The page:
Personal integrity when scanning

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landmeterbeuckx
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Re: Personal integrity when scanning

Post by landmeterbeuckx »

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Matt Young
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Re: Personal integrity when scanning

Post by Matt Young »

steves01x wrote:
Wed Dec 18, 2019 12:04 pm
Never blurred or been asked to blur anyone or anything - but the client on almost all our jobs owns the buildings, pays the staffs wages in the offices/rooms in these buildings etc. None of the data is ever publicly available - always straight to the client.

landmeterbeuckx wrote:
Wed Dec 18, 2019 8:25 am
I scan everything and don't bother with blurring faces as long as the client doesn't ask this.

I problalbly get flamed for this but we have to deal with so much hassle, i could blur everyone but who is gonna pay for it...
Client - oh you cant go in that room, its my personal space.... deliver model with no wall thickness and an entire room missing due to no access. We have missed the odd rooms on larger jobs due to keys missing/no one claiming ownership or use of the room. But usually unless the door is of some historical value the client arranges for it to be "opened" :lol:

Could you image the time on a larger job, 1000 scans, 1000 panos to either photo shop before going in to the point cloud... or if it was on Leica RTC/P40 having to then pay for Publisher Pro, export the panos, photo shop them then re-import. :roll:
I don't need to imagine it's a reality for me and worse ;)
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Re: Personal integrity when scanning

Post by smacl »

landmeterbeuckx wrote:
Wed Dec 18, 2019 8:25 am
I scan everything and don't bother with blurring faces as long as the client doesn't ask this.

The data i produce goes to my client or stays indoors. It doesn't get placed on a webserver, only transferring through filesharing.

I keep everything forever because of my 10 year liability and for later use as my grand database.

I could make a document for my client to sign but what do you do with people and cars passing by?

I personally think that in this age where everyone takes pics and planes them on facebook without you knowing the scanning business shouldn't be regulated more. The one thing i would say is that interiors of houses where the location is to be found is a no go online.

I problalbly get flamed for this but we have to deal with so much hassle, i could blur everyone but who is gonna pay for it...
I was at a Leica seminar recently and a big part of what they're doing at the moment is adding ML functionality to automatically blur faces and number plates in HD photography and scan data. I'm guessing most of the other vendors are doing the same thing and would tend to use the functionality when its there and up until that point just get your client to sign a disclaimer. Bit of a risk, but when you look at social media platforms and youtube that are full of this data, I'd guess it is a minor one.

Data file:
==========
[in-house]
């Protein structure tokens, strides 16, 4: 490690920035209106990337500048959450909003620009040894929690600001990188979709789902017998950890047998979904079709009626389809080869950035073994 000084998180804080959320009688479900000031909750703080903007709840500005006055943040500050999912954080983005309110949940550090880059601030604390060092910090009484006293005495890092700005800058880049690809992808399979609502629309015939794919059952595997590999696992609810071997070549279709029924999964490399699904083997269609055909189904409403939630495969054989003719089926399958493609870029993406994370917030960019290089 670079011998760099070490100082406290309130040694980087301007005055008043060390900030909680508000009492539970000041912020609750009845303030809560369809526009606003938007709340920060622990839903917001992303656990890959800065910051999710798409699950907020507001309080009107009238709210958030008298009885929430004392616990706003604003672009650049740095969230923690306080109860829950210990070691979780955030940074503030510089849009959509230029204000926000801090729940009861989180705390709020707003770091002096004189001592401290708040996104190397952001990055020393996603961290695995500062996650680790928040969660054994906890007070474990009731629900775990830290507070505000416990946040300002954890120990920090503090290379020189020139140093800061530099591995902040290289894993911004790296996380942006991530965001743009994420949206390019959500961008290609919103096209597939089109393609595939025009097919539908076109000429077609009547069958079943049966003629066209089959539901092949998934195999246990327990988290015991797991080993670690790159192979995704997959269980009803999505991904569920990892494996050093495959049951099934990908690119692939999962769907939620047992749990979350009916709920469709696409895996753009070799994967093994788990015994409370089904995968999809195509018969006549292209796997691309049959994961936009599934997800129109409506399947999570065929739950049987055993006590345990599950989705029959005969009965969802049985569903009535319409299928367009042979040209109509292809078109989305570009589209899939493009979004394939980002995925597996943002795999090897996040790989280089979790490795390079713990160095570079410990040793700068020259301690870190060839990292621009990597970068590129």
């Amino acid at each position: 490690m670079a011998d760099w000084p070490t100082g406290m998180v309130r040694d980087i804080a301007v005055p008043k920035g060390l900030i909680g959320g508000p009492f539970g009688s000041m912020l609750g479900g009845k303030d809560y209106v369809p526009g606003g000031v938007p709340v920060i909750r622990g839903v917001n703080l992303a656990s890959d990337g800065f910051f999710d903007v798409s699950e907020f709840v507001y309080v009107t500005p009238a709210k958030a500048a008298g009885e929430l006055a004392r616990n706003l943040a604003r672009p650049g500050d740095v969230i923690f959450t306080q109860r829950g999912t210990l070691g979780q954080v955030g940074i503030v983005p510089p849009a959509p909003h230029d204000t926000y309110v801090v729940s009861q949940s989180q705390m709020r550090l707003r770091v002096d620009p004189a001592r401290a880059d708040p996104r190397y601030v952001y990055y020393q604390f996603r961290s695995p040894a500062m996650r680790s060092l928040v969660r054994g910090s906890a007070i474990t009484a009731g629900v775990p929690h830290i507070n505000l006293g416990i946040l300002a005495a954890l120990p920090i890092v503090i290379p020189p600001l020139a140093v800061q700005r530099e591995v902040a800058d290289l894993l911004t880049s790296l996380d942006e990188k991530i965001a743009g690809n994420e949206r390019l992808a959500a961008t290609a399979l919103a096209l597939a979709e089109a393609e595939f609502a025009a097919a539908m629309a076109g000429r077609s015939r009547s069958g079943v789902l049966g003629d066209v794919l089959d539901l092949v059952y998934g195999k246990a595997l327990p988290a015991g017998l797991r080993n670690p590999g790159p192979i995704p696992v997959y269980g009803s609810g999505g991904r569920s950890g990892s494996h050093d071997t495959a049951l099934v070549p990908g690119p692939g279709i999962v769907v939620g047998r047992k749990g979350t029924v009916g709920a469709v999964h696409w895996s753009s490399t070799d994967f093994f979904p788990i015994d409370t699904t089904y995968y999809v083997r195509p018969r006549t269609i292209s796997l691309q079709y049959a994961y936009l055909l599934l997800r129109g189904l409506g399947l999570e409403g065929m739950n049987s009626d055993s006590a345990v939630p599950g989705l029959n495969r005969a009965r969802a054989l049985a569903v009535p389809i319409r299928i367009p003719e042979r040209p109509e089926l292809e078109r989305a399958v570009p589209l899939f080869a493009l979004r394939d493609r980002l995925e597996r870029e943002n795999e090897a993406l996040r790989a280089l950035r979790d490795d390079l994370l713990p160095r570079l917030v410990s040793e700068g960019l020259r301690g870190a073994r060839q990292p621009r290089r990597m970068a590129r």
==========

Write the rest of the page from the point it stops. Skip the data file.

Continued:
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Re: Personal integrity when scanning

Post by jsteinert »

If someone mentions their likeness being recorded while I am on-site at a public location... I tend to remind them that their likeness is already being recorded by the client in many location outside and inside the location they are at, and my data is only utilized for measuring and documenting the building/site.
I appreciate continued improvement of rescan/moving object removal to remove people, and feel this is not as much of an issue as it may have been a few years ago.

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Re: Personal integrity when scanning

Post by stutosney »

I have a fair bit of experience with this. I surveyed every Thames valley police Station in the UK as well as the Victoria Police Headquarters in Melbourne, Australia, which was scanned. I had to go through very strict security checks etc and we also signed disclaimers that no data would be passed externally or w were liable for prosecution. Regarding the Melbourne job, all photo's taken were sent to them for verification. We scanned using the TIMMS system and halfway through, they banned photographs, so we just bagged the camera.

I have also worked at film studios a fair bit and have always signed agreements that I wouldn't leak details or talk about what I saw, same as when we did some F1 testing areas. I think the pattern emerging here is that there is always the possibility for repercussions depending where you are and what you're scanning. the best thing to do is always cover yourself with a disclaimer and if you are scanning in public, it is surely up to the person to request they be removed from any data, as long as you have permission from the land owner, should be fine.

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